Where in Las Cruces would you go to see the skeleton of a whale? How about a stuffed Costa Rican motmot (hint: its a bird)?  The Vertebrate Museum of the Biology Department at New Mexico State University is probably the only place anywhere nearby to see these exotics from far-off lands, not to mention about twenty-six thousand other preserved mammals, birds, reptiles, and amphibians of the Southwest.  The Vertebrate Museum is veritable library of biological specimens from around the world.  In addition to books and journals, the Museum houses jars of snakes and lizards pickled in alcohol, stuffed birds, and skeletons.  The Museum distinguishes NMSU from most other universities nationwide.


                More than just an attic full of eclectic curiosities, the Vertebrate Museum aspires to be a comprehensive reference collection that documents the diversity of life both in space and time.  The mission of the Vertebrate Museum is to serve in research and education.  The collection consists mostly of Southwestern fauna.  For example, the Vertebrate Museum has one of the biggest collections of pocket gophers in the world.  Like cigars in a box, countless rows of gophers lay side by side in trays, which themselves are stacked like sardines in cabinet after cabinet.  Who cares?  Biologists who strive to understand what makes a species unique care.  It turns out that populations of gophers that look pretty much alike one another to humans actually have different numbers of chromosomes.  This makes them reproductively isolated from one another.  This fact was first discovered by biologists at New Mexico State University.  The stuffed gophers, their skulls, and microscope slides of their chromosomes are all saved to document the discovery.  Biologists depend on this kind of data for the study of ecology, conservation, genetics, and evolution.  State and federal government wildlife specialists and the authors and artists of field guides also rely on the Museum collections to identify species and establish their distributions and how they change through time.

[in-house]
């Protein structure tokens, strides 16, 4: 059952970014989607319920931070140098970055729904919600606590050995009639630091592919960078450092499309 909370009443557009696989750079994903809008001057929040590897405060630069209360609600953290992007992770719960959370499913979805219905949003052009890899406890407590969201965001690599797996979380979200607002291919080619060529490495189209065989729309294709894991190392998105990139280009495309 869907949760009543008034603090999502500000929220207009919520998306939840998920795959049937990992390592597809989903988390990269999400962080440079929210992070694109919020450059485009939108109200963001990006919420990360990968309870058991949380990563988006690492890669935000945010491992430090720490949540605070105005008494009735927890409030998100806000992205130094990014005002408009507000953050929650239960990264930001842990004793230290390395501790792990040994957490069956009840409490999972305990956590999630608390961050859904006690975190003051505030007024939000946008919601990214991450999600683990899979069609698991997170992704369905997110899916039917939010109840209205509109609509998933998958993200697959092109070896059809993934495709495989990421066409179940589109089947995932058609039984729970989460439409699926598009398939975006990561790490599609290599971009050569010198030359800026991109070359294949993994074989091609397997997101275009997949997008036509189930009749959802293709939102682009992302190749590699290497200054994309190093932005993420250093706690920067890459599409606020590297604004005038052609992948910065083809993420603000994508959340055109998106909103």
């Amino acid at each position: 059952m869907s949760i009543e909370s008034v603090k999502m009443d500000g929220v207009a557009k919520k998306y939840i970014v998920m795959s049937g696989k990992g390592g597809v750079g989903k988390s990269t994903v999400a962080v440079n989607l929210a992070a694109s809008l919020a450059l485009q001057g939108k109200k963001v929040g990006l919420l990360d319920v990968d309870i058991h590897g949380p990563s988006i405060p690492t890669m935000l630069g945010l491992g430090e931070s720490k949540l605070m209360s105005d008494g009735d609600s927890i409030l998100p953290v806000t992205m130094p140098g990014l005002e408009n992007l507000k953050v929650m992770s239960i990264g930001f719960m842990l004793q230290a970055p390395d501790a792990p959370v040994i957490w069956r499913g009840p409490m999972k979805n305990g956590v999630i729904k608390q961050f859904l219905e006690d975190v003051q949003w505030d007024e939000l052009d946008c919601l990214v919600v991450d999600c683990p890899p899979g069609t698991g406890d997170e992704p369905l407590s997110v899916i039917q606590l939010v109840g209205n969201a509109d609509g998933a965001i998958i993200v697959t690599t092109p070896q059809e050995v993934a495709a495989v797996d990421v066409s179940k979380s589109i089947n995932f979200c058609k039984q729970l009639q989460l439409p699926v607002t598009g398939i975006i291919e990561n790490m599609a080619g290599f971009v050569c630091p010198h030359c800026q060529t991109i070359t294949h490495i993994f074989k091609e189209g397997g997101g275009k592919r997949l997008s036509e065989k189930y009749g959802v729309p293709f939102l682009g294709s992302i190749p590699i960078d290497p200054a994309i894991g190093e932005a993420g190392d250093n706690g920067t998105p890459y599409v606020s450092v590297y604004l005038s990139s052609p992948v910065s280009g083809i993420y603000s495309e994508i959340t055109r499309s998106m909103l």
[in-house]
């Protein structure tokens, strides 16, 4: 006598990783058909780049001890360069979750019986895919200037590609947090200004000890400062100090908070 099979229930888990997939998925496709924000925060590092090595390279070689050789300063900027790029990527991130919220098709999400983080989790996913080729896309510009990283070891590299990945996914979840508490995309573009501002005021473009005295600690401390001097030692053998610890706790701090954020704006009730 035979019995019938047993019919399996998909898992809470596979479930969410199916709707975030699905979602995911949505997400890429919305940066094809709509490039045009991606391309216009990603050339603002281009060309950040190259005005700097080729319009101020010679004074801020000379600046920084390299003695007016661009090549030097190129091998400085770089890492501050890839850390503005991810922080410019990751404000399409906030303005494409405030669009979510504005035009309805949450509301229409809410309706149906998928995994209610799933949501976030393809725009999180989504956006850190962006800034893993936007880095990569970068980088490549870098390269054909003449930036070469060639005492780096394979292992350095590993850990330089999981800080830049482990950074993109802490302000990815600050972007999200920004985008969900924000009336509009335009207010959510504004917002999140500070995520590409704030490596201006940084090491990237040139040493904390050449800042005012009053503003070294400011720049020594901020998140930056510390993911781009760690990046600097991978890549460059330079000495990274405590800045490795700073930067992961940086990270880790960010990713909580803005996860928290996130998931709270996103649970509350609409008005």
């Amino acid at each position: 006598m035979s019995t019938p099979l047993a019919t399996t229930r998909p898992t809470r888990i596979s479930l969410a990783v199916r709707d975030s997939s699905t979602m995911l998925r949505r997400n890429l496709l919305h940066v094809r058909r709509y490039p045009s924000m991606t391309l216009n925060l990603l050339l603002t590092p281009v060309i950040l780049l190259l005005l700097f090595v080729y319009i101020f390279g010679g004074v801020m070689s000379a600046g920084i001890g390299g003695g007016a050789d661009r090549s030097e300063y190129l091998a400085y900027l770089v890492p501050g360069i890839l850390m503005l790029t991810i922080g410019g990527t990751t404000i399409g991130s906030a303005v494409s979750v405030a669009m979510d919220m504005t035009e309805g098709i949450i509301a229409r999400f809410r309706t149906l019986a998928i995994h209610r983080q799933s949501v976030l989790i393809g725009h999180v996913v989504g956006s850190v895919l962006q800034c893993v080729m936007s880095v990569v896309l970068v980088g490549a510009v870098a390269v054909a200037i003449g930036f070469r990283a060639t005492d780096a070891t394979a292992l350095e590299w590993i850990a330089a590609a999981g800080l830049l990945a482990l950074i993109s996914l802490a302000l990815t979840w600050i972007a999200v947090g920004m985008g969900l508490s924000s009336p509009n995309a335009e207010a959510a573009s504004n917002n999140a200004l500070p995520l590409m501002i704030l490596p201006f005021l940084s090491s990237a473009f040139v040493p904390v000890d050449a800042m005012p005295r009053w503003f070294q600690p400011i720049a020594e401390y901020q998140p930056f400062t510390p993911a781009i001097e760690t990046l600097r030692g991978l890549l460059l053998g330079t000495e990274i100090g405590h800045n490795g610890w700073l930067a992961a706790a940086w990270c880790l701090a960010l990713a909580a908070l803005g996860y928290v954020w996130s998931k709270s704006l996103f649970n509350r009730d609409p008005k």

Hundreds of students pass through the Museum every year.  Many classes taught by the Biology Department make regular use of the Vertebrate Museum. The Museum serves undergraduate and graduate level classes in Introductory Biology, Zoology, Herpetology, Ornithology, Mammalian and Avian Ecology, Field Ecology, Comparative Anatomy and Embryology, and Evolution.  Groups from public schools visit the Museum every year, too.



Examples from the spread-wing collection.